Since 1985, Lai and company have produced four more crosstalk shows and two revivals. However, the last new production was Total Woman (這一夜，Women說相聲) in 2005. Fans have been impatiently waiting ever since.
Their prayers will be answered on March 18 when Crosstalk Travelers (那一夜，在旅途中說相聲) opens for a 13-show run at the National Theater as part of the Taiwan International Festival of Arts 2011.
“The whole thing was not meant to be a series, but people demanded it … I kept saying, ‘We’re a theater group, not a xiangsheng group.’ Each time it gets more difficult. It’s such a unique form, because we created a form of xiangsheng that is a whole evening, based on a whole theme instead of short pieces … To get me going you need a big enough topic. I would love to write short ones, but we have to be able to tie them together,” Lai said.
“It’s not easy, that’s why it takes four years, six years,” Lai said. “I’m not an autobiographical writer, you can’t find me in my work. But this time I put my own travel memories in. One [character] is a backpacker, one is a six-star traveler, they’re trapped on an island. Basically they both are lost.”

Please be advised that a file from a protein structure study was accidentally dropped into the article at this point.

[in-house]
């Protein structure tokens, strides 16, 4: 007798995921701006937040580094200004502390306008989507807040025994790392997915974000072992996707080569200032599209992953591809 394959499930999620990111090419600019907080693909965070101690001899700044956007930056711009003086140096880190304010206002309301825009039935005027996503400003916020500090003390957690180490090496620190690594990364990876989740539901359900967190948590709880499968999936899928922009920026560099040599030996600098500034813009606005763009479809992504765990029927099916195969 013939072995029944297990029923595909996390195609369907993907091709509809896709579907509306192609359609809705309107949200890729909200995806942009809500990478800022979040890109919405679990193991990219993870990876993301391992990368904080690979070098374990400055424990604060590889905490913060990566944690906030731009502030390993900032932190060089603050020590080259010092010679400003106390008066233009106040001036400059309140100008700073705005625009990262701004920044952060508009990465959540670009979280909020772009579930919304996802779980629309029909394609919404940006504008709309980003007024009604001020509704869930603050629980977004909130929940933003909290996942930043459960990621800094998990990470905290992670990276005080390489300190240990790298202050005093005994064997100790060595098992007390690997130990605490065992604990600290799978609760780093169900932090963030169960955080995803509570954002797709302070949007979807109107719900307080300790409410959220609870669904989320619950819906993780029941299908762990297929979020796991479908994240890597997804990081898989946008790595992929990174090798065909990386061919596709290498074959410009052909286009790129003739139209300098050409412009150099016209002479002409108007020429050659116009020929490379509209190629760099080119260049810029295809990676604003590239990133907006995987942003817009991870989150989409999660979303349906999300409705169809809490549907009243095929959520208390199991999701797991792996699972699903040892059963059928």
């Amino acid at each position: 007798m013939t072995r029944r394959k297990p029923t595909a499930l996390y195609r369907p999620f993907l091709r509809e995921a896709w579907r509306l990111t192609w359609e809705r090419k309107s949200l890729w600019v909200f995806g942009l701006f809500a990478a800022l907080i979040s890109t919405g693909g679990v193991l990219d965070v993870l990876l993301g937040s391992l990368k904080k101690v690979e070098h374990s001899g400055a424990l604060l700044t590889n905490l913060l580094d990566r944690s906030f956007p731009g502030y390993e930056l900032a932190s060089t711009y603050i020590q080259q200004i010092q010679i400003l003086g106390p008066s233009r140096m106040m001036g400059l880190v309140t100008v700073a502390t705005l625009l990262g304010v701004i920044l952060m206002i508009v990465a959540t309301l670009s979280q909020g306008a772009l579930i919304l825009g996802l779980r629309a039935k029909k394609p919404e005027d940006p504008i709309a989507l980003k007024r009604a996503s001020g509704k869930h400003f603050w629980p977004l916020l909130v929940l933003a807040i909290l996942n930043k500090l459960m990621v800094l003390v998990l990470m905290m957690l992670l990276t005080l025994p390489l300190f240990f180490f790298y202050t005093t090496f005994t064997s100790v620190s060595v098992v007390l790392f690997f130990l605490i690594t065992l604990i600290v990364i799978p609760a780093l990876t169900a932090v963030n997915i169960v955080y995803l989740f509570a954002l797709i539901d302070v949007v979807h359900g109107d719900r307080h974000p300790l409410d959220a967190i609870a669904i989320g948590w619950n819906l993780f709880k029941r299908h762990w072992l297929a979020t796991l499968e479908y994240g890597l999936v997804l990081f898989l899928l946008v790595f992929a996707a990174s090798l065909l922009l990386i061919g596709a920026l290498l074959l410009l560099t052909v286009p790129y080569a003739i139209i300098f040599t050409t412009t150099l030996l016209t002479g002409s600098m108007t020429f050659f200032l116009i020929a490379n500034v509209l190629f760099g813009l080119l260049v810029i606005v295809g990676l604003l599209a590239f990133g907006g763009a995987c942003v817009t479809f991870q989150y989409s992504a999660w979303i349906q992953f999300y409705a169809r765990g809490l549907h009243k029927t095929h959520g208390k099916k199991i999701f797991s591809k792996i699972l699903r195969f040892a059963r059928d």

Crosstalk Travelers stars Performance Workshop stalwart Feng Yi-kang (馮翊綱) and Chu Chung-heng (屈中恆).
“Feng Yi-kang now has his own crosstalk group, he’s very good at this. Chu Chung-heng has been in four straight productions of mine … and he’s a fan of our xiangsheng … He’s a wonderful actor,” Lai said. “You need more acting than xiangsheng in this. Here they have very specific characters and they’re coming from very specific places.”